Toxoplasmosis is infection by the parasite Toxoplasma gondii, almost always caused by contact with cats.
Toxoplasmosis is found worldwide in humans, birds and other animals. Cats are the primary host.
Toxoplasmosis can be caused by blood transfusions, organ transplants, contact with cat litter, consuming contaminated soil, or eating raw or undercooked meat. The infection may also be passed from mother to baby through the placenta.
Those with weakened immune systems are especially likely to be affected.
In about 80% of cases, toxoplasmosis does not cause any symptoms and a person who is infected will not be aware that they are infected.
Symptoms, if the occur, usually appear 1-2 weeks after contact with the parasite. Affecting the brain, lung, heart, eyes, or liver, symptoms include:
Diagnosis involves looking for toxoplasmosis antibodies in the blood, a CT scan of the brain, an MRI of the head, a slit-lamp examination of the eyes, and/or brain biopsy.
Antimalarial drugs and antibiotics are the usual treatment.
Ways to prevent toxoplasmosis include not eating undercooked meat, washing hands after handling raw meat, cleaning up dog and cat feces and washing hands after contact, cleaning cat litter boxes very carefully to avoid airborne particles, and not touching anything that may have been in contact with cat feces, including insects.
A healthy immune system is usually strong enough to prevent the parasite from causing serious illness, and prospects of recovery are excellent. However, the disease may return and, in those with weakened immune systems, may spread throughout the body: this can be fatal.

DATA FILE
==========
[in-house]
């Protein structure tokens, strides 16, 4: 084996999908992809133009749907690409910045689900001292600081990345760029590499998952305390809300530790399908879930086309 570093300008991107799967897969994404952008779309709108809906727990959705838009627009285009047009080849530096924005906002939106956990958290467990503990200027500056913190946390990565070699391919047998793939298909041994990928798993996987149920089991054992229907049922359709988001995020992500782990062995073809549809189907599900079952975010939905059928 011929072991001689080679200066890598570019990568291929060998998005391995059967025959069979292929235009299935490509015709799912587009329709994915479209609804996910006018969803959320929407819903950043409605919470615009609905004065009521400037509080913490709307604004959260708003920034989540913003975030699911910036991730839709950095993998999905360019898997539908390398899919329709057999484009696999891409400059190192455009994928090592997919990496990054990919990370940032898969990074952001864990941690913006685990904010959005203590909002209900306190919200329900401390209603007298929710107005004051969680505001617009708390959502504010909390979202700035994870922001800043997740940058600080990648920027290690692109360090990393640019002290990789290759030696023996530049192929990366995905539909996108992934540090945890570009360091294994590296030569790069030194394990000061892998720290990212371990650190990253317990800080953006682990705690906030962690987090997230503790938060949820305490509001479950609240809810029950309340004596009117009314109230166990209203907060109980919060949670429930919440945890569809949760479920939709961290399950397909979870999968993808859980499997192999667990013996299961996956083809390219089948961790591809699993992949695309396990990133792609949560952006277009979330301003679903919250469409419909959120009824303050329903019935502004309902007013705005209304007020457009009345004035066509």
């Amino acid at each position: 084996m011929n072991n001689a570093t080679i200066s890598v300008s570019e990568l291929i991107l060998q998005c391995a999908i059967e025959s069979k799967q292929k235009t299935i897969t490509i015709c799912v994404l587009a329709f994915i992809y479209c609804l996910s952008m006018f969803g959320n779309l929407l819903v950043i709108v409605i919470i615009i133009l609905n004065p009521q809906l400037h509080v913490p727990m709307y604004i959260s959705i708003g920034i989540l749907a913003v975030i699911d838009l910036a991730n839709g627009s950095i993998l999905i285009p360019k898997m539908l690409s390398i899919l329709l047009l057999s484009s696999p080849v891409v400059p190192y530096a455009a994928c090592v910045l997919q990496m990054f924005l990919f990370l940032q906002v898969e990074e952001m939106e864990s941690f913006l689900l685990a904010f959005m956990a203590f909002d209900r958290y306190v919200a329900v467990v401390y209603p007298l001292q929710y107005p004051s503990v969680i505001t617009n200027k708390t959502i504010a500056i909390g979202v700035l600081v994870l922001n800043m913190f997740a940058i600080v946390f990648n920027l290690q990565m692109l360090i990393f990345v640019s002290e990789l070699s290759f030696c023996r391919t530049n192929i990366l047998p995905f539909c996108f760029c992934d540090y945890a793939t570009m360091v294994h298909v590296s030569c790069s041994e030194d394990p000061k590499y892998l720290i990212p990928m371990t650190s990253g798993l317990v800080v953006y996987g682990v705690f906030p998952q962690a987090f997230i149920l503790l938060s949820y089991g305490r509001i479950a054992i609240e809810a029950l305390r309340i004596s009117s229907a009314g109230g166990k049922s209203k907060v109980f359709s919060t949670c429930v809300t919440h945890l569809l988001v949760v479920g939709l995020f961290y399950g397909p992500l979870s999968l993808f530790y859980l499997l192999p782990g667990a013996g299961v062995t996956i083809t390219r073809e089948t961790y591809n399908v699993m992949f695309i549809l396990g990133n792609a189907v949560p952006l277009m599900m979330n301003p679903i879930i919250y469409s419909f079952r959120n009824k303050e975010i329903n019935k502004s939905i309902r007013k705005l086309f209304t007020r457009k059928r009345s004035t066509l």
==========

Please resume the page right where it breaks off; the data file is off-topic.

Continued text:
Those who have been infected by T. gondii become immune to it, even though it remains in the body for life.
When a pregnant woman is infected, she may pass it along to her unborn child, leading to congenital toxoplasmosis. This in turn slightly increases risk of miscarriage and stillbirth, and well as serious problems with the child such as water on the brain, brain damage, learning difficulty, epilepsy, jaundice, deafness, eye infection, blindness, deafness, enlarged liver or spleen, growth problems, cerebral palsy.
If toxoplasmosis begins to affect the brain, it can cause encephalitis. This is one of the main causes of death among those with AIDS. Known as Toxoplasmosis Encephalitis (TE), symptoms can include headaches, confusion, poor coordination, seizures, chest pain, coughing up blood, difficulty breathing, fever, vision problems such as blurred vision or 'floaters', and brain lesions.
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